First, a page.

What are the Different Types of Carpal Tunnel Release?
Do you have carpal tunnel syndrome?
While it is important to be properly evaluated and diagnosed by a fellowship trained upper extremity specialist such as Dr. Nelson, symptoms of carpal tunnel syndrome include numbness and tingling in the thumb, index, and middle finger, “shaking out” of the hands either at night or during the day, pain, cramping or weakness of the hands, dropping objects, and frequently being awoken by the symptoms.
If you do have carpal tunnel syndrome, chances are if your symptoms are bad enough, you will benefit immensely from carpal tunnel release. When treated with carpal tunnel release in a timely manner, your sensation will improve, your strength will likely improve, your sleep will improve, and your overall quality of life will improve.
But there are different ways of performing carpal tunnel release.
Traditionally, carpal tunnel release was performed in an open fashion. This means that an incision is made over the base of your palm that is 1 to 2 inches in length, and through this incision, your surgeon will release the tight tissues that are pressing on the nerve in your wrist. While this is a time tested approach, this method is more painful and requires increased healing time after surgery. The incision usually requires sutures, there will be redness and bruising, and more soreness around the area of the surgery. If you do heavier things either at home or at work with your hands, it may take more time, even up to 6 weeks, to get back to work and activities that require gripping and lifting.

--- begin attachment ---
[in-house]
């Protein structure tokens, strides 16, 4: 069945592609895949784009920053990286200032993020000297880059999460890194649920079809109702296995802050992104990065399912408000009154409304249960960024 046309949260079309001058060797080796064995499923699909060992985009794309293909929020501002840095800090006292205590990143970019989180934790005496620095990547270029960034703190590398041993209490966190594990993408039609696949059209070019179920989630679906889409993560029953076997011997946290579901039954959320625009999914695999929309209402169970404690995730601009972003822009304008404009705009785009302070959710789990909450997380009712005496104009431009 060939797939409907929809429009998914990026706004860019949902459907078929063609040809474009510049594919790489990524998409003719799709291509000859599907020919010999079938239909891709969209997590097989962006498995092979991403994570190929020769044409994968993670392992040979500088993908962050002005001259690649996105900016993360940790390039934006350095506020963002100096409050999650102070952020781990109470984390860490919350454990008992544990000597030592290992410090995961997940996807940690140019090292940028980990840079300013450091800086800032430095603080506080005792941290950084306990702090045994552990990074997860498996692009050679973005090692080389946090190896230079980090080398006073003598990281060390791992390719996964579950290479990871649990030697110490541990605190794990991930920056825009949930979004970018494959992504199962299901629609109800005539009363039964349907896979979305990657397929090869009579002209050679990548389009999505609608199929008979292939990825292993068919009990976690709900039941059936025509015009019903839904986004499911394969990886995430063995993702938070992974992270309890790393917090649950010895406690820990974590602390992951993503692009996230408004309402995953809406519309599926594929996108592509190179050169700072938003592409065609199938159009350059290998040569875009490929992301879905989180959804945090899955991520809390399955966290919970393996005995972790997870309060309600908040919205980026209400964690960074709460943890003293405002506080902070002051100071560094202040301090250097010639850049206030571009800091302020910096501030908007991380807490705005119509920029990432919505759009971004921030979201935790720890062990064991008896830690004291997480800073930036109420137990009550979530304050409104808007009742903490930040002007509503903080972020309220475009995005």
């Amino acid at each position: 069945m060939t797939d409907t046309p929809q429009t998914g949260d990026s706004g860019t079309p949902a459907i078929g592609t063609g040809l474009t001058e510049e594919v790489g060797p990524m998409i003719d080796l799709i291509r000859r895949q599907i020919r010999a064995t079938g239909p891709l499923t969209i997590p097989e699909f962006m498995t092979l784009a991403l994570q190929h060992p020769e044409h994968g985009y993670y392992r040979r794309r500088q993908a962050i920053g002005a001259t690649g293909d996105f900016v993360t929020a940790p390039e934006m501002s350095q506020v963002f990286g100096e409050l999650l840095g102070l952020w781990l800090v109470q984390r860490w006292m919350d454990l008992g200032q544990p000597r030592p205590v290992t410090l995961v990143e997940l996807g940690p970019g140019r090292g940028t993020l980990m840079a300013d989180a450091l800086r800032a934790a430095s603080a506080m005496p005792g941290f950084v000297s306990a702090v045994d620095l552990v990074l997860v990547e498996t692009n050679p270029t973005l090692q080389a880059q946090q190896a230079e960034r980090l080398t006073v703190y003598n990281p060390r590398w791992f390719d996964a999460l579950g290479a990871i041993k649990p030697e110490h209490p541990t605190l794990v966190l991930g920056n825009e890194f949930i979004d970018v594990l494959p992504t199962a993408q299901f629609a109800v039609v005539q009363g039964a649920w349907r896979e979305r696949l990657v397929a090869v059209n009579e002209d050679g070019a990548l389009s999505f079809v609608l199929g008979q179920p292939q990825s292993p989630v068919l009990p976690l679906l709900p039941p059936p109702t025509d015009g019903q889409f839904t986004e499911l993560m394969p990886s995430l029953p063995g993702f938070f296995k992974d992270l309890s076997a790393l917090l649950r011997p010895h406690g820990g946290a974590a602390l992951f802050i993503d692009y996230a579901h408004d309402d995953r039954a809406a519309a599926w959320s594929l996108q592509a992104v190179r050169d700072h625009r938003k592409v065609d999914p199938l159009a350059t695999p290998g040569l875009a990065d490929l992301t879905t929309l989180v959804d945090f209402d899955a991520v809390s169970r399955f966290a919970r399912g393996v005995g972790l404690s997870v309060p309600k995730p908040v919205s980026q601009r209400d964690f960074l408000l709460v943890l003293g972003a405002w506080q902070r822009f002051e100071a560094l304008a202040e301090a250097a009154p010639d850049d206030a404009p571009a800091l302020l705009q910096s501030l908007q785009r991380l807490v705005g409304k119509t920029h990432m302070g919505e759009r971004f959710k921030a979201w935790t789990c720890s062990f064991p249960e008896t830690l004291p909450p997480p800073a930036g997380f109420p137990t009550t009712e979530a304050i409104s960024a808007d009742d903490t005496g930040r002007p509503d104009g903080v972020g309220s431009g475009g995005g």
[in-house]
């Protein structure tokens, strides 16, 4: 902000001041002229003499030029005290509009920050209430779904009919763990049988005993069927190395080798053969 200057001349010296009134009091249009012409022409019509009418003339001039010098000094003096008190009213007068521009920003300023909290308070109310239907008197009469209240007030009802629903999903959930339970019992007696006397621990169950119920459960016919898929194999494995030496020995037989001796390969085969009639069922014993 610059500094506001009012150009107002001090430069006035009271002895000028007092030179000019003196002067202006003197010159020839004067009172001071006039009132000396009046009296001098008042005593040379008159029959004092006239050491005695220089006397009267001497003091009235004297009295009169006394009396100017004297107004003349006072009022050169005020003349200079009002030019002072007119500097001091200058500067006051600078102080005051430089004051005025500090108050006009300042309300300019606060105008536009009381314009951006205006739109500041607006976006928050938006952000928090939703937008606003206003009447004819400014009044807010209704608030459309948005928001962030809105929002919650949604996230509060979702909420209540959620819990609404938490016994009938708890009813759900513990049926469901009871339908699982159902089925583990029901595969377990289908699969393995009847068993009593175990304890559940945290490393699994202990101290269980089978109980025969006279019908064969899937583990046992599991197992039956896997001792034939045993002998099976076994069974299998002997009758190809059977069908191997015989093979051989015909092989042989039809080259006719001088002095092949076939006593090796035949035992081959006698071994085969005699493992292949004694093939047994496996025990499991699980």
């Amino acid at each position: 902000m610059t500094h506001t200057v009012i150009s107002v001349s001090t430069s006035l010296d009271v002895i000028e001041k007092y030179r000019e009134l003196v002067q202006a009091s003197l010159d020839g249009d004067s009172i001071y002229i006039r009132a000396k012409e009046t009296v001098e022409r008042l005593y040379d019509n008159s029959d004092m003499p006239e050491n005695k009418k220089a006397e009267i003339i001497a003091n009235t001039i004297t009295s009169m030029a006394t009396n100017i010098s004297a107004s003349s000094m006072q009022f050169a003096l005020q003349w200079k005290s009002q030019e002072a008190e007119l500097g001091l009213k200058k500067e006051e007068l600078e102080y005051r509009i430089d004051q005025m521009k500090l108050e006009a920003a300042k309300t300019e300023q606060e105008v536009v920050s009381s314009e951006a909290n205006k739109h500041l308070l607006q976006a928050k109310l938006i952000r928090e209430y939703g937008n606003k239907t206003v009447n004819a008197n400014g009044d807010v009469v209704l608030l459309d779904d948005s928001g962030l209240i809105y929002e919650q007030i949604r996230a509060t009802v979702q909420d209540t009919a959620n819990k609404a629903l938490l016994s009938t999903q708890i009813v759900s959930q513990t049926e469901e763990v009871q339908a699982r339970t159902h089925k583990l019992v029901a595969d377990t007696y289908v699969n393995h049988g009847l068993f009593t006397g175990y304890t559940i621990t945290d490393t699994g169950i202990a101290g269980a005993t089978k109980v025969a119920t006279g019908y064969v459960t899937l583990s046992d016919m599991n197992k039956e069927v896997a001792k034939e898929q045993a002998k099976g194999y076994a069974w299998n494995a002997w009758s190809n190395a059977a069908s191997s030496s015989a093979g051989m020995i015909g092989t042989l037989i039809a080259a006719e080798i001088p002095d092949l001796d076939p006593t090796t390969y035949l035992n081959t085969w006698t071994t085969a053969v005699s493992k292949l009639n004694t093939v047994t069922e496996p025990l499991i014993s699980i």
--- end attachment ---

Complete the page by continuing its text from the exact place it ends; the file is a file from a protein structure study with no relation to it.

From the standpoint of early healing, endoscopic carpal tunnel release has fixed some of
these early healing problems. Endoscopic carpal tunnel release is performed through a very small incision at the end of your wrist, not on the palm, and does not require an incision over the palm skin. While final outcome and patient satisfaction is the same compared to open release after 3 months, endoscopic release helps patients to get back to full activities, gripping, lifting and working much sooner with less pain, stiffness, scarring, and soreness after the surgery.
But wait, it gets better!
Recently, new techniques have become available to perform carpal tunnel release without anesthesia, under ultrasound guidance through a very tiny “poke” incision in the wrist. This procedure has been termed “micro-invasive CTR,” and soon will be offered by Dr. Nelson.
A large percentage of the American population has carpal tunnel syndrome, and many of those patients have moderate to severe carpal tunnel syndrome. Unfortunately, many patients avoid carpal tunnel release because they feel they do not have the time to heal after surgery or they are afraid of the soreness and pain that is part of the healing process.
Micro-invasive CTR under ultrasound guidance is a new answer for these patients. This procedure does not require anesthesia, it does not require a tourniquet, and eventually it will be offered in the office setting, even on the same day that you see Dr. Nelson to talk about your symptoms and confirm your diagnosis.
Do you or someone you know or love suffer from carpal tunnel symptoms? Make a visit to see Dr. Johnny Nelson today to discuss your diagnosis and her treatment options. Microinvasive CTR may be the right treatment for you!